Cecily has plenty of theater experience, which she agrees is a great help in STAR TREK - and not only because of the technobabble. "It really helps with the Ferengi too, because you have to play to the back of the house, as they say; I don't know that an actor who hasn't done theater would necessarily know how to do that right off the bat. If you're used to playing for a camera it's very intimate work, and you cannot be intimate as a Ferengi, I can promise you!"
The convention circuit has beckoned for Cecily; she's appeared at a number of them, usually in company with the rest of her Ferengi family. "It's been really fun, because I love them dearly. They're like a real family. And I don't know of any show where you actually meet the fans and they tell you what they like about what you did and what they like about the show. It's so wonderful to have that feedback. When I did my first convention they told me to bring pictures so I could autograph them for people and I said, 'Why would anybody want my picture and my autograph?' So I took 20 pictures, and people were lined up out the door. I was stunned."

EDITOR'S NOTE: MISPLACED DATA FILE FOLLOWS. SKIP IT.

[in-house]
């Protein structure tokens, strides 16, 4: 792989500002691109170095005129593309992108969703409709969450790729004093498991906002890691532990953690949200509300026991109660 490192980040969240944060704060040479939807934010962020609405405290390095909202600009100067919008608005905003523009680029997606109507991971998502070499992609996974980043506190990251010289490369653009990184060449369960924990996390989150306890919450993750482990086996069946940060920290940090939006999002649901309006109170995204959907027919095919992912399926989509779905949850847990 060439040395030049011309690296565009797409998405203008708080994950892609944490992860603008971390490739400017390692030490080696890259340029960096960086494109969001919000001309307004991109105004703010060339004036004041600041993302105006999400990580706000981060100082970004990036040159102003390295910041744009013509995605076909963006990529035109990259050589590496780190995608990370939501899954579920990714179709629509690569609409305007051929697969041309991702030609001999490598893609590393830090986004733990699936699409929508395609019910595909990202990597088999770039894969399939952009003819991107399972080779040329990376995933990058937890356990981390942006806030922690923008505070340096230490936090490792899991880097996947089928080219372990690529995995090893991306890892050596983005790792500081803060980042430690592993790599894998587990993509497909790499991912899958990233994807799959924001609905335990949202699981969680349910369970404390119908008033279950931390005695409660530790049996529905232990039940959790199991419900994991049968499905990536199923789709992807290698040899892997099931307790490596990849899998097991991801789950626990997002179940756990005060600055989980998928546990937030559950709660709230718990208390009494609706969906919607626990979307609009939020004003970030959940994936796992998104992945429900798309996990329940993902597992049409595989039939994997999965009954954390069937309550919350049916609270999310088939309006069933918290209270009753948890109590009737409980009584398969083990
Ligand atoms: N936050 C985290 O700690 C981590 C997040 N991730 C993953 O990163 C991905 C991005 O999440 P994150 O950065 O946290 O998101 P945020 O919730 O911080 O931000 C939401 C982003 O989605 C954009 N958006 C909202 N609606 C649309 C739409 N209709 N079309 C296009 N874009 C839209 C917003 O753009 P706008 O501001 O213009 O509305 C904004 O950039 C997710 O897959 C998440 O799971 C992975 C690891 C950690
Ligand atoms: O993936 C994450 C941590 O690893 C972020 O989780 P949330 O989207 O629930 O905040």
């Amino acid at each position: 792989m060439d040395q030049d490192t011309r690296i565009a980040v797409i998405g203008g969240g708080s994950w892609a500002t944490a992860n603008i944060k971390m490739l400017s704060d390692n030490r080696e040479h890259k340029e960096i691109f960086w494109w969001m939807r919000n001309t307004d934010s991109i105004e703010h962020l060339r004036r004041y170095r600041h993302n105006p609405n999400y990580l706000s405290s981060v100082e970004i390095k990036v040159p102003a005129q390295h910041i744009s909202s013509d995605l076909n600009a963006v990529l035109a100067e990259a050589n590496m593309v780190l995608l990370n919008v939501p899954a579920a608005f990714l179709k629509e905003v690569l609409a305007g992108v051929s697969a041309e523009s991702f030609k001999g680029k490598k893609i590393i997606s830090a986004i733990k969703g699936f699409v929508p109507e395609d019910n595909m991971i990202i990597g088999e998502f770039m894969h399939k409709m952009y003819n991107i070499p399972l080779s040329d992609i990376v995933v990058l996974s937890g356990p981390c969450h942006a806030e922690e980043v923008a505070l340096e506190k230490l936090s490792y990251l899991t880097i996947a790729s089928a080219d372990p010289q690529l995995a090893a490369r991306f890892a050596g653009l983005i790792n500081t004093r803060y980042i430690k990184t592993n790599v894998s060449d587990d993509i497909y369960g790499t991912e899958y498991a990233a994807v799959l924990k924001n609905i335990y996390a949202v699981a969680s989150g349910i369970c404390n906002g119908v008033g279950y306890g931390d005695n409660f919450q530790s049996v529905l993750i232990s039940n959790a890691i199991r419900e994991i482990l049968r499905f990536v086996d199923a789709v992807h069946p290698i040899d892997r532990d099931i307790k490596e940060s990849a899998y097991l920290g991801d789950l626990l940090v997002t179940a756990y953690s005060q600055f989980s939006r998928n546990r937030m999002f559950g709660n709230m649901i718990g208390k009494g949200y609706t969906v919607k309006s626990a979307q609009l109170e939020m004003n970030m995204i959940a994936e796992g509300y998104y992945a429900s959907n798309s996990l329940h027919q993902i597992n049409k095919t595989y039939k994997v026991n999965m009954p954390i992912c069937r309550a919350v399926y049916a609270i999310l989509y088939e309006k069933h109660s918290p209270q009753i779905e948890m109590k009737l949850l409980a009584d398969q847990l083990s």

Cecily sees herself as an actor first and foremost, but has another string to her bow: that of a casting director. "I like to cast; it's so creative. But I'm an actor and nothing will ever change that. I've been one since I was conscious; I've never, ever wanted to do anything else. But there's a lot of down time. If you're not on a series you work maybe 30 days a year if you're lucky, so what do you do with the other 330 days?"